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Geophysical data relating the dynamic processes of plate motion and subduction to Andean orogenesis are interpreted in terms of a new model for magmatic and tectonic development of the central Andes. The model is based on changing subduction geometry—from normal to flat to normal—and the attendant magmatic and tectonic effects of slab dewatering, continental lithospheric hydration, and asthenospheric flow during closing and opening of the subduction zone mantle wedge. The model includes five stages:
1. Normal subduction extended into Eocene time.
2. A slab transition from normal to flat subduction occurred in late Eocene-early Oligocene time, coincident with extensive crustal deformation in the eastern Altiplano and Eastern Cordillera.
3. Flat subduction during much of Oligocene time was accompanied by a volcanic null throughout the central Andes, when water from the slab infiltrated and hydrated the overlying continental lithosphere, resulting in advective cooling and abnormally low heat flow values. Lithospheric hydration was concentrated not only in the usual fore-arc region but also within the inner arc, in the zone of resubduction where amphibole is presumed to break down and the slab dips steeply into the mantle.
4. The transition from flat to normal subduction in late Oligocene-earliest Miocene time brought about an influx of asthenospheric material from depth into the growing mantle wedge above the slab. Hot asthenospheric mantle in contact with hydrated lithosphere of the inner arc produced widespread melting of both mantle and crust beneath the eastern Altiplano-Eastern Cordillera and ushered in a period of ductile deformation associated with oroclinal formation. The magmatic activity and orogenic uplift that began in the inner arc broadened westward as hot asthenospheric material flowed into the mantle wedge above the sinking slab.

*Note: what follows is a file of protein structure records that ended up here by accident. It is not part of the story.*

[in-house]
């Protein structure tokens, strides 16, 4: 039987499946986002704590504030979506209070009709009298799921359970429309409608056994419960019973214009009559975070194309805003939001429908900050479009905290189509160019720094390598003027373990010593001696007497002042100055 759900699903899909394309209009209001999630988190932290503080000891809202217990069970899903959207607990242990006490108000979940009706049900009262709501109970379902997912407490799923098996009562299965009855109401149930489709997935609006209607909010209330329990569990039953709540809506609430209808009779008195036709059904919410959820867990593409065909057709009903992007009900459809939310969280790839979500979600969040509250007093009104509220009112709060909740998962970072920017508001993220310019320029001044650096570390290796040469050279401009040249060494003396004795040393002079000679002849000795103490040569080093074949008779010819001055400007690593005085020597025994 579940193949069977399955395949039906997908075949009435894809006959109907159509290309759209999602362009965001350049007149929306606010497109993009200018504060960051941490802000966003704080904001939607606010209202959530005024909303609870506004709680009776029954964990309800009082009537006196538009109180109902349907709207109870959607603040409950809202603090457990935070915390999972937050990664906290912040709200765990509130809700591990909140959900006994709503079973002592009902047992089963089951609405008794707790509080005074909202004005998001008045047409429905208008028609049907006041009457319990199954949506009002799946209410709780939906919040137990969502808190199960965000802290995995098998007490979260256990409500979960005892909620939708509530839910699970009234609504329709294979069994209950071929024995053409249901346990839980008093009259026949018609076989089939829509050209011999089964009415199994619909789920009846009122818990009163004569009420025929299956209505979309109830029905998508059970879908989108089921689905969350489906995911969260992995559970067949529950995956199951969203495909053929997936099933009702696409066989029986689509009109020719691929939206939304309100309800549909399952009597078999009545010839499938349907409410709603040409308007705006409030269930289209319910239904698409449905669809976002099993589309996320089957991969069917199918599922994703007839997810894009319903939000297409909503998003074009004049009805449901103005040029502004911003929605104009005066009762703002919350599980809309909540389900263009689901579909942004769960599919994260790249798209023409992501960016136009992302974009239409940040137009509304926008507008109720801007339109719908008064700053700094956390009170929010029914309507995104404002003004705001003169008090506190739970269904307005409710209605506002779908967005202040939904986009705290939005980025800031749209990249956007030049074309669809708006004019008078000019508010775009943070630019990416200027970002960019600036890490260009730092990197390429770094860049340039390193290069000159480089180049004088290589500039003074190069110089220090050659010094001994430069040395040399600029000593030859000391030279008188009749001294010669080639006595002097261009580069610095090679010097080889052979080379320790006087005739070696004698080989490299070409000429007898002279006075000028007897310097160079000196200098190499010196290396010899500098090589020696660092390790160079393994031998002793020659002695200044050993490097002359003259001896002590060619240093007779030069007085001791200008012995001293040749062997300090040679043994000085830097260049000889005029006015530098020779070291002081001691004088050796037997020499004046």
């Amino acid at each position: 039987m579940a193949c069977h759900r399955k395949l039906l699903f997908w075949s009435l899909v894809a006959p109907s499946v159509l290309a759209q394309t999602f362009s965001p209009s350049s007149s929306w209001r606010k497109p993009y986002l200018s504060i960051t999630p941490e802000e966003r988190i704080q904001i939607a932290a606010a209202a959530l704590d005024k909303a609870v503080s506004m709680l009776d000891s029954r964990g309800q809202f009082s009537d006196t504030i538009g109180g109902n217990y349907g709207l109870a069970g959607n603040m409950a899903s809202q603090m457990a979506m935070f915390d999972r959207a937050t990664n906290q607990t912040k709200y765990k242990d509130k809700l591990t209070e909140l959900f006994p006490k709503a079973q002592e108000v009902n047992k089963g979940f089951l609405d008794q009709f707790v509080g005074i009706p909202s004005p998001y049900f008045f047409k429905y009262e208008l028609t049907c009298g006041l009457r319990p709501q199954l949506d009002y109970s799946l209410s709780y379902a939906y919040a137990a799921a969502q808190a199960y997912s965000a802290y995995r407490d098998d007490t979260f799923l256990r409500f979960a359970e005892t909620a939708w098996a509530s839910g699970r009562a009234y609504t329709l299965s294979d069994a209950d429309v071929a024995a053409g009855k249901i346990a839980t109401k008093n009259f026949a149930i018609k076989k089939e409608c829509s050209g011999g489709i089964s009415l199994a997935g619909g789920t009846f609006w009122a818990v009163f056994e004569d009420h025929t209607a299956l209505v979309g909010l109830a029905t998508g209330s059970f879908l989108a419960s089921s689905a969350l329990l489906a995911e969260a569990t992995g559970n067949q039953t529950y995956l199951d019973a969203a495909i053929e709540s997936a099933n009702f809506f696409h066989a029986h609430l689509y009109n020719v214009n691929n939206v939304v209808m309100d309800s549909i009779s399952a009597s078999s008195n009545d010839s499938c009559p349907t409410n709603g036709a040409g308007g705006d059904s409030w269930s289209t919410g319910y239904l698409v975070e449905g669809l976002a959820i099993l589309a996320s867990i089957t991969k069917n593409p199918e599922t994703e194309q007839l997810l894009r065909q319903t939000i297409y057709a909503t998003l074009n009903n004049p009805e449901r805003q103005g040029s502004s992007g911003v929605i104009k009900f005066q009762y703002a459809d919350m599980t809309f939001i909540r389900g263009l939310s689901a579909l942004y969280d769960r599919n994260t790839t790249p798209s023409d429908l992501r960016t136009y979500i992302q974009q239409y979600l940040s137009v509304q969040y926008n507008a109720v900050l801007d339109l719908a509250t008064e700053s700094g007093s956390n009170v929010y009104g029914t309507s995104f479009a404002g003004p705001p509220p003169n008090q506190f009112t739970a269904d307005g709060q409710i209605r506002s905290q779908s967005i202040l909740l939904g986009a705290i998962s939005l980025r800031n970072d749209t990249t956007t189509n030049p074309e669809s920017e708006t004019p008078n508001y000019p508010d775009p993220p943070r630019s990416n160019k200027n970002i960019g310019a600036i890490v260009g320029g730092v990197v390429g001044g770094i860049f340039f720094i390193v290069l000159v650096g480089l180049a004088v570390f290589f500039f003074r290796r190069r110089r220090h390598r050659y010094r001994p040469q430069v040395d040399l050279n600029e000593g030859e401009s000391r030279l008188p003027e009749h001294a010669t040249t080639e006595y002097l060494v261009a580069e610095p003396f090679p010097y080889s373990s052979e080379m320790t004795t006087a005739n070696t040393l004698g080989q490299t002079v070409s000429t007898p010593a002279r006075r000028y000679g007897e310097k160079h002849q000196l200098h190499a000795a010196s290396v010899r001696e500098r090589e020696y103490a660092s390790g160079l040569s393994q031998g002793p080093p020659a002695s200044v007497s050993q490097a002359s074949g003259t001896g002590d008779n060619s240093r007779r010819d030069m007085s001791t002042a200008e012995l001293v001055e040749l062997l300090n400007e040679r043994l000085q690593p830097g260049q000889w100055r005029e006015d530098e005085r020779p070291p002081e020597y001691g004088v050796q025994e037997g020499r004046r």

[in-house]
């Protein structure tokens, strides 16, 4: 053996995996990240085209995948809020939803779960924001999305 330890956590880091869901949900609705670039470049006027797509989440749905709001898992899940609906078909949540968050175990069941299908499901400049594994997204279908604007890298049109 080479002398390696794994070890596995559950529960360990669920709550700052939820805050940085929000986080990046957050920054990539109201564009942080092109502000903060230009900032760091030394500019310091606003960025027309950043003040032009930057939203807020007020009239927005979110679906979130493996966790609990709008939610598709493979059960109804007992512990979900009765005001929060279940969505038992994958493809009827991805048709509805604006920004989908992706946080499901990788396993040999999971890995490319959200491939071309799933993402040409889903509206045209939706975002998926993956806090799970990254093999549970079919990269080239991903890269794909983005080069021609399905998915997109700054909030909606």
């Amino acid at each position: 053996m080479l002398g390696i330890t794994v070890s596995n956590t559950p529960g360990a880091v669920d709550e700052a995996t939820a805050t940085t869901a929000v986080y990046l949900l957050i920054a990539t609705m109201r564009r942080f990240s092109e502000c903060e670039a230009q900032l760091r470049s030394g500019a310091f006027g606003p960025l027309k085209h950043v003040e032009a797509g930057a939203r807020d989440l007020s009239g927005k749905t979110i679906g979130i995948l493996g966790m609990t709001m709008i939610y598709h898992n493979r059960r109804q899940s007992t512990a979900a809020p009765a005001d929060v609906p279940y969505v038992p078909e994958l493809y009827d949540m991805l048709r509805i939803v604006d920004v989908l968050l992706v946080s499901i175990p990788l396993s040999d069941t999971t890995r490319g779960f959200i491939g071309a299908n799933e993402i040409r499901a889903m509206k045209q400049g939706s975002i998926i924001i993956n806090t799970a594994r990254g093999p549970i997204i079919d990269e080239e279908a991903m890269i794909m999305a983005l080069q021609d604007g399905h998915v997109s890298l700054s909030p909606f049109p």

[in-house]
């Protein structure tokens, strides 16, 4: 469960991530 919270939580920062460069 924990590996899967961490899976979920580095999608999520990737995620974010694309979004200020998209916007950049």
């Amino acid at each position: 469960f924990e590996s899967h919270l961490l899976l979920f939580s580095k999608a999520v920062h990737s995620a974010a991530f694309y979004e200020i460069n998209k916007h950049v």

5. The westward broadening of volcanic activity culminated in a resumption of calc-alkaline volcanism all along the main volcanic arc by at least 20 to 15 Ma. The crust beneath the main arc, probably thickened by previous magmatic and deformational events, was further thickened and uplifted by the intrusion or underplating of massive volumes of mantle-derived magmas. Eruptive activity in the inner arc, much of it anatectic and correlated with periods of crustal deformation, gradually waned, with migration of minor magmatic centers eastward almost to the present day. The thermally thinned and weakened lithosphere of the Eastern Cordillera and sub-Andean belt formed a ductile block in which compressive stresses have been concentrated in Neogene time. The tectonic collapse of the inner